Former White House Assistant Says ‘Black America Needs Its Own President’ — Theodore R. Johnson III

ETA, Expose Them All, Theodore R. Johnson III

To suggest any sort of “separate but equal” type of situation would be terribly racist unless you happen to be black, in which case it becomes brilliant. Lucky for Theodore R. Johnson III that he has the pre-requisite skin color for genius. The activist, writer, and former White House Fellow figures black America has had enough of the white man’s president and it’s time they got one of their own.

Writing for The Root, Johnson asserts Black America Needs Its Own President because, well…Ferguson (what else?)

The killing of Michael Brown in Ferguson, Mo., sparked a movement much larger than concerns about the aggressive policing of black men. The marches and protests are a larger commentary about the economic and societal disenfranchisement of black people and the response to Brown’s death is a coalescing event, sounding the latest clarion call for America to revisit her unresolved original sin.

So it is Johnson’s position that America has done nothing for blacks since the days of slavery. I guess the Civil War, the Emancipation Proclamation, the Civil Rights Act, and the billions (if not trillions) of dollars in programs and subsidies for blacks mean nothing. A black guy was killed while attacking a cop and Johnson wants action.

But movements need leaders. And while this one certainly has organizers doing important work, it is missing the critical element that black America has not produced for some time: a national, unifying figure. Black America needs its own presidential figurehead—a chief executive who can artfully make the compelling case to the country that we are unfairly and unconstitutionally subjugated.

The problem is there is a void of viable candidates for Black President.

In a survey last year, a plurality of black Americans (40 percent) said there is no leader who speaks for them.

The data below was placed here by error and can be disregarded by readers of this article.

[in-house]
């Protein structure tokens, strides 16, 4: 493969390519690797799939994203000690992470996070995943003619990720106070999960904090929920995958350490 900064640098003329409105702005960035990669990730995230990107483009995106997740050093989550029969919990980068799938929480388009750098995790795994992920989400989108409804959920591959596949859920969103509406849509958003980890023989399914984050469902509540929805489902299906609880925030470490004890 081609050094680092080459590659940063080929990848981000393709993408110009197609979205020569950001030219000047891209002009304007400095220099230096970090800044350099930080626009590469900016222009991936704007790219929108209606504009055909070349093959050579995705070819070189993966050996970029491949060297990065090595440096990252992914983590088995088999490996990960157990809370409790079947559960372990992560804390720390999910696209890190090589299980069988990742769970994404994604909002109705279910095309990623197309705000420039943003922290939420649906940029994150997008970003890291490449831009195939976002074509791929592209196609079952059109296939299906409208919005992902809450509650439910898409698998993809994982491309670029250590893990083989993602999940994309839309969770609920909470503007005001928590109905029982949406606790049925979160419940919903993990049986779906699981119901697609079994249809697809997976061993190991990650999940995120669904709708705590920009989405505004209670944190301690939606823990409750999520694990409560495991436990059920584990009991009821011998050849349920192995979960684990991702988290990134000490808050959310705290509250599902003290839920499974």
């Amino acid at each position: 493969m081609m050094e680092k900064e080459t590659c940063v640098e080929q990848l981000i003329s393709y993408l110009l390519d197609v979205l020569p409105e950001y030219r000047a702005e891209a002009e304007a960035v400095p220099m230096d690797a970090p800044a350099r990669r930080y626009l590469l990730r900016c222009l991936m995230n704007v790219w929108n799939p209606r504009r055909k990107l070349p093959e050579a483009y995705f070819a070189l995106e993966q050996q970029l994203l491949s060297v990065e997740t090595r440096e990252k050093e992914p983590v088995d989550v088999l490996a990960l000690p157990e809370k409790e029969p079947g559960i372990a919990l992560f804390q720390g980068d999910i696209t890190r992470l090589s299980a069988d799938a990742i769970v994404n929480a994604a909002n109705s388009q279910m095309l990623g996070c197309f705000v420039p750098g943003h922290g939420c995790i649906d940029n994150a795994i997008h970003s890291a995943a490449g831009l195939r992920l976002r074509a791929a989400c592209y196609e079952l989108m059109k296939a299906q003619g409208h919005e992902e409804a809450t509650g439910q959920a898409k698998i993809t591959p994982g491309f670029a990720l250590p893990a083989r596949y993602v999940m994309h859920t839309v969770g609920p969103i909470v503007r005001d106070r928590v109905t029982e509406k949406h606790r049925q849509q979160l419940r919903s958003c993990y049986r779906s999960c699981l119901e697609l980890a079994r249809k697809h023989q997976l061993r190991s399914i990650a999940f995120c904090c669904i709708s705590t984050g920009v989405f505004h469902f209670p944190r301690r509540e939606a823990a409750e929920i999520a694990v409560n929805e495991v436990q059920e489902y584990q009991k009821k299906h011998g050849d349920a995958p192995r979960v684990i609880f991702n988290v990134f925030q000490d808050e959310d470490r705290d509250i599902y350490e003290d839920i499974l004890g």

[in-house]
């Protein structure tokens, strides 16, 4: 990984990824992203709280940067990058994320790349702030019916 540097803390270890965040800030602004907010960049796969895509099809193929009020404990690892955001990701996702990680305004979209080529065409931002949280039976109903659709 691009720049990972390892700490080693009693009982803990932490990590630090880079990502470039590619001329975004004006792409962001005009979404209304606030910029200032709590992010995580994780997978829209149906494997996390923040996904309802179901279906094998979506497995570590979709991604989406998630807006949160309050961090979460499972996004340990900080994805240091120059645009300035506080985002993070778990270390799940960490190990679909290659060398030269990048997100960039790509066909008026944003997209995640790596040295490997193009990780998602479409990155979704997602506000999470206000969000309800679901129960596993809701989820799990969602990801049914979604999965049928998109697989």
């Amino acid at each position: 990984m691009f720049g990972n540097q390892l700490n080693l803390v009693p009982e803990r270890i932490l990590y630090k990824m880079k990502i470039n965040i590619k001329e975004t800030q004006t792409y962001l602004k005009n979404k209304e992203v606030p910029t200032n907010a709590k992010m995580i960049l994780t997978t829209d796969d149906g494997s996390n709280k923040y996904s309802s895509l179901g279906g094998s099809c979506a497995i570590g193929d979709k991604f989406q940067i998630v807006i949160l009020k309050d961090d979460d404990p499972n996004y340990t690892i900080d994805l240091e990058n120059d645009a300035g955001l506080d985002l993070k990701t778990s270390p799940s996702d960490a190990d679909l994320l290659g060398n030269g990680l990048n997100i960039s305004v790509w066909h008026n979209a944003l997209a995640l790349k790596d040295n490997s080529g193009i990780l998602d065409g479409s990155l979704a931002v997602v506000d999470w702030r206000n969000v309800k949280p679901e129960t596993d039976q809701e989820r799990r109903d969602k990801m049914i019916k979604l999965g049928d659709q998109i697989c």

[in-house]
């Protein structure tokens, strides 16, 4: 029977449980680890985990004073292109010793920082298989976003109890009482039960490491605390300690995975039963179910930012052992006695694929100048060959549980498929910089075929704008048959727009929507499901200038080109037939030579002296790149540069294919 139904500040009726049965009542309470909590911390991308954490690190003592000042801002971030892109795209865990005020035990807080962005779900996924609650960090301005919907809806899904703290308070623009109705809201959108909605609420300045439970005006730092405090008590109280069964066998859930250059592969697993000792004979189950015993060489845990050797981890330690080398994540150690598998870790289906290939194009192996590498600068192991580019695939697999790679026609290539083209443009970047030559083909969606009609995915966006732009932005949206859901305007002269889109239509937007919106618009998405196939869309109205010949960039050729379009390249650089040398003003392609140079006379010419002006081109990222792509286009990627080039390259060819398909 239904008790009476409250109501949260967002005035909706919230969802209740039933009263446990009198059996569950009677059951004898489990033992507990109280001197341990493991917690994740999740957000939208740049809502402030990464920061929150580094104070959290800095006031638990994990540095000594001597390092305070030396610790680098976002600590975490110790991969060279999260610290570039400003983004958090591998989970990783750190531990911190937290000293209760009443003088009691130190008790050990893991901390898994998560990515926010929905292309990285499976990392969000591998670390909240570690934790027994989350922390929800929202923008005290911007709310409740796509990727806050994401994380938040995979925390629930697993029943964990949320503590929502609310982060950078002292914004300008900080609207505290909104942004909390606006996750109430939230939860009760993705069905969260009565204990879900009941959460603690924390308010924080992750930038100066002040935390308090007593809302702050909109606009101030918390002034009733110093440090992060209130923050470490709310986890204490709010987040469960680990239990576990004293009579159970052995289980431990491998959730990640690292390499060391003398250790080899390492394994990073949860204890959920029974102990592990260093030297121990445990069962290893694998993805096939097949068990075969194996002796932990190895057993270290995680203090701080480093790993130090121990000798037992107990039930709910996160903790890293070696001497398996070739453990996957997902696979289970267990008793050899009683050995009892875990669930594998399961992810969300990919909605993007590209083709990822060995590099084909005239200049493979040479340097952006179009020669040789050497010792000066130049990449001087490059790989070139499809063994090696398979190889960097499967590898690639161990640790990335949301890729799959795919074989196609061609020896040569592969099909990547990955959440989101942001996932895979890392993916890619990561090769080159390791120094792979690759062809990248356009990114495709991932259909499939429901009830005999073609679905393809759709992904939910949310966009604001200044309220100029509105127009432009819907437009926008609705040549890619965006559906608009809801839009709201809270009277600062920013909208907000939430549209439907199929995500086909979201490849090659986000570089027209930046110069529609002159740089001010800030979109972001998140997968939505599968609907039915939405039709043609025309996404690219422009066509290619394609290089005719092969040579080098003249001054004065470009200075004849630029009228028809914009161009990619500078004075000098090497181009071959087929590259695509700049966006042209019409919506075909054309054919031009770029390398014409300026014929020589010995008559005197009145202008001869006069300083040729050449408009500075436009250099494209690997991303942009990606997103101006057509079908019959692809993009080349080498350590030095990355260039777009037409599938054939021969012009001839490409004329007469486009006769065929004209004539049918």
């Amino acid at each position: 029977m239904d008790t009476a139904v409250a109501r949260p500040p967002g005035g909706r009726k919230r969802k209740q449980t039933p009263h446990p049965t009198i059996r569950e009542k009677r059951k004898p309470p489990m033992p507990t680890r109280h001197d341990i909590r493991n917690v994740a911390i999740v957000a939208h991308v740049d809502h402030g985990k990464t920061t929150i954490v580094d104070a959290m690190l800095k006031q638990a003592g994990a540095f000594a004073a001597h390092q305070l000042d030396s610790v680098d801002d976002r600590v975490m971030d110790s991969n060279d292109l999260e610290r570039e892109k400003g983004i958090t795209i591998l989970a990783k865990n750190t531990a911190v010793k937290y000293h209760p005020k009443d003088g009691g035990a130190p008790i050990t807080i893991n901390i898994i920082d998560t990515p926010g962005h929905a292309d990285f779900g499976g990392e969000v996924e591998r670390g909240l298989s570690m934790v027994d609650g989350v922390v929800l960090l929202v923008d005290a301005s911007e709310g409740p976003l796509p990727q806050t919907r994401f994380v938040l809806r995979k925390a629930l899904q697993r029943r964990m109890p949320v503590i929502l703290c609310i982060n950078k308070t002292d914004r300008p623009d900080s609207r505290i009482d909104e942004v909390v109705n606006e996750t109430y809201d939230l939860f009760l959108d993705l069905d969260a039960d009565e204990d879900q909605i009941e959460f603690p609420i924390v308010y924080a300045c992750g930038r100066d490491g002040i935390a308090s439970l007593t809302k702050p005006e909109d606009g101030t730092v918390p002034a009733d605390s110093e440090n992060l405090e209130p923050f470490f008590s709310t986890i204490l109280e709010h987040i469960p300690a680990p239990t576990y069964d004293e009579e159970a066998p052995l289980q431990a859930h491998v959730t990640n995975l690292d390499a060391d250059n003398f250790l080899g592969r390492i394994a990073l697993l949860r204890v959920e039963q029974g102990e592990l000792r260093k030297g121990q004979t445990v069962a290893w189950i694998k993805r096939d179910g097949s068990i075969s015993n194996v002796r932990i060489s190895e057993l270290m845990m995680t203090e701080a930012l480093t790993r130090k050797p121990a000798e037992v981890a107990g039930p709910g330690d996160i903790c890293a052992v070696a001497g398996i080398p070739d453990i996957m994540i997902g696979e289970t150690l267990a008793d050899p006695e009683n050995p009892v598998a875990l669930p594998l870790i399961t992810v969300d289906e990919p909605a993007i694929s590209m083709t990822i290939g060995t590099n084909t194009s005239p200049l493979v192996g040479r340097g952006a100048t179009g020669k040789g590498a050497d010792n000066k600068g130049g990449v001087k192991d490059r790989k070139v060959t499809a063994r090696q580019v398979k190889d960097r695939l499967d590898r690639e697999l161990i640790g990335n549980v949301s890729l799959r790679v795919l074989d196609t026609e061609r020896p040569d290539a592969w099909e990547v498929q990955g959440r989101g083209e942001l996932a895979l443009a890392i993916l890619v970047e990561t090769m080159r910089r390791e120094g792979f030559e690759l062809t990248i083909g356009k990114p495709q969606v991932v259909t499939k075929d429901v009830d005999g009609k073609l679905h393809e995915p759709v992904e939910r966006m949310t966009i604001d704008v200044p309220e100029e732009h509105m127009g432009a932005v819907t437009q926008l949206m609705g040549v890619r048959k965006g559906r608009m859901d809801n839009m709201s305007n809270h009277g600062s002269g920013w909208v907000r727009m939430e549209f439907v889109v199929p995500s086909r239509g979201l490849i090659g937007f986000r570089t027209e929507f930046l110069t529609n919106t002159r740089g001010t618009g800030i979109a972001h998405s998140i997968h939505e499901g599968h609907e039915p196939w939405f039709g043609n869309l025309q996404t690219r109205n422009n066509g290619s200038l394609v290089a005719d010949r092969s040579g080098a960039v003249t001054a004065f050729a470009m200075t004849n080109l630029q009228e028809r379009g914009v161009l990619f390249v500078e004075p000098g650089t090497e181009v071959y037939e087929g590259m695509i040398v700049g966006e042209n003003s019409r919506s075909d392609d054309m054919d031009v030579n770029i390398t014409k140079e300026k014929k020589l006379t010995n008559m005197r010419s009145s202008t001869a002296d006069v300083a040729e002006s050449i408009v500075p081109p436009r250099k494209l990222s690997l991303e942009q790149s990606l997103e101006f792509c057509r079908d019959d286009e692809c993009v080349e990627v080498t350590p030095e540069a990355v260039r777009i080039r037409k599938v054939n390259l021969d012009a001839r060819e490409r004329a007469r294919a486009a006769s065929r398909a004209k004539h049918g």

What about Jesse Jackson?

Even when familiar names were presented, such as the Rev. Jesse Jackson or current Congressional Black Caucus members, only 1 in 10 felt these leaders were adequately giving voice to their issues.

How about race hustler FBI snitch Al Sharpton?

The most popular name was the Rev. Al Sharpton, but there is a growing sentiment that his vision and approach lack currency.

Surely Barack Obama would make a good black president. He’s partially black, isn’t he?

And the individual who might be the most capable, President Barack Obama, has explicitly stated that he’s “not the president of black America,” he’s president of the United States.

Johnson doesn’t know who should be the Black President, but he thinks it should be a woman and that the position should be self-appointed with no elections involved. I think Dave Chapelle’s Black Bush would be a good candidate. “Mars, bitches.”

By why stop at just a blacks only president? Blacks should push to have their own schools, bathrooms, water fountains, and restaurants too. The only way to be truly equal is to be completely separate, right?

Now let’s imagine the outrage of a white, Asian, or Latino calling for their own racially exclusive president. Do you think Johnson or the black community would think that was a neat idea?

Too many black activists seem to think that the key to achieving equality lies in dividing the races and having an unequal set of rules.  SOURCE

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One comment

  1. I think that if more of our black people wake up the more we can unite and take the blind folds off together so we can all see that what is so called hidden from us is right in our face. Then we can and will get something done.

    Like

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